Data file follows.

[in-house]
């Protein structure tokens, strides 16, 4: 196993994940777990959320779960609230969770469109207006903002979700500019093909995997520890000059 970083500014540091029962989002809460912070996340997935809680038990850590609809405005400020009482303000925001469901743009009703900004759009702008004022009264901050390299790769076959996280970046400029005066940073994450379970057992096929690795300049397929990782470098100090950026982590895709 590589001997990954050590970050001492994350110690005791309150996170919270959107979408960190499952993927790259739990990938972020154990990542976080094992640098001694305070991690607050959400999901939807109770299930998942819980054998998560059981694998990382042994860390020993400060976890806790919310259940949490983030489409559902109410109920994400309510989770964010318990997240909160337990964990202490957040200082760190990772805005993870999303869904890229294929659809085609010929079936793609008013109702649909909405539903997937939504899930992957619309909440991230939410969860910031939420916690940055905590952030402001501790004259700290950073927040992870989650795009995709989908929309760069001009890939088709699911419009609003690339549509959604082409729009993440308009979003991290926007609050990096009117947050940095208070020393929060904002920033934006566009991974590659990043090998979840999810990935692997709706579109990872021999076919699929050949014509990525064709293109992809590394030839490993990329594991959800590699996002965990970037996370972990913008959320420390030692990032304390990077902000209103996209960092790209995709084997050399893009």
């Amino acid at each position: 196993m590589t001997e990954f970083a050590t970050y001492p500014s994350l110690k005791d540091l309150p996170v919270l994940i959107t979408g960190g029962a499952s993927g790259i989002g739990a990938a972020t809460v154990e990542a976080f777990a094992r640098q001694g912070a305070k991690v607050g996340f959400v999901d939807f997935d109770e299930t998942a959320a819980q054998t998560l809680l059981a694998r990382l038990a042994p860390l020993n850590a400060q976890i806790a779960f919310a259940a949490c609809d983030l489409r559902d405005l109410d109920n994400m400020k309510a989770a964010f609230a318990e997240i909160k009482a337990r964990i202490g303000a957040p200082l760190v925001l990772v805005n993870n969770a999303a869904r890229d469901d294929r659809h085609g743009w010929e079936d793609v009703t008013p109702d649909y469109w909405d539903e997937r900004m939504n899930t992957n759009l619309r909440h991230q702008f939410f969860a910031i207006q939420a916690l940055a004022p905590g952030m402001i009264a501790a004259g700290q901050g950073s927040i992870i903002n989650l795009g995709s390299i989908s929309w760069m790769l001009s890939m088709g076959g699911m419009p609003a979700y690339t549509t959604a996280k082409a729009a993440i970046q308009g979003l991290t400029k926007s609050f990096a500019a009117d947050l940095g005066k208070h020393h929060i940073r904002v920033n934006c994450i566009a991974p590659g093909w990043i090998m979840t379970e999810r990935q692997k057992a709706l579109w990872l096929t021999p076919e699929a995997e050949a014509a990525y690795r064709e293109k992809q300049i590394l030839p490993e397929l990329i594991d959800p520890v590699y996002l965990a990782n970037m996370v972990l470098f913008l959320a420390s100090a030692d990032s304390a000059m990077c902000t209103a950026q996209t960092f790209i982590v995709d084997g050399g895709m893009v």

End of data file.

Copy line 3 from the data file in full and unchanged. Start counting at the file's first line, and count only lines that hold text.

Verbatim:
């Amino acid at each position: 196993m590589t001997e990954f970083a050590t970050y001492p500014s994350l110690k005791d540091l309150p996170v919270l994940i959107t979408g960190g029962a499952s993927g790259i989002g739990a990938a972020t809460v154990e990542a976080f777990a094992r640098q001694g912070a305070k991690v607050g996340f959400v999901d939807f997935d109770e299930t998942a959320a819980q054998t998560l809680l059981a694998r990382l038990a042994p860390l020993n850590a400060q976890i806790a779960f919310a259940a949490c609809d983030l489409r559902d405005l109410d109920n994400m400020k309510a989770a964010f609230a318990e997240i909160k009482a337990r964990i202490g303000a957040p200082l760190v925001l990772v805005n993870n969770a999303a869904r890229d469901d294929r659809h085609g743009w010929e079936d793609v009703t008013p109702d649909y469109w909405d539903e997937r900004m939504n899930t992957n759009l619309r909440h991230q702008f939410f969860a910031i207006q939420a916690l940055a004022p905590g952030m402001i009264a501790a004259g700290q901050g950073s927040i992870i903002n989650l795009g995709s390299i989908s929309w760069m790769l001009s890939m088709g076959g699911m419009p609003a979700y690339t549509t959604a996280k082409a729009a993440i970046q308009g979003l991290t400029k926007s609050f990096a500019a009117d947050l940095g005066k208070h020393h929060i940073r904002v920033n934006c994450i566009a991974p590659g093909w990043i090998m979840t379970e999810r990935q692997k057992a709706l579109w990872l096929t021999p076919e699929a995997e050949a014509a990525y690795r064709e293109k992809q300049i590394l030839p490993e397929l990329i594991d959800p520890v590699y996002l965990a990782n970037m996370v972990l470098f913008l959320a420390s100090a030692d990032s304390a000059m990077c902000t209103a950026q996209t960092f790209i982590v995709d084997g050399g895709m893009v």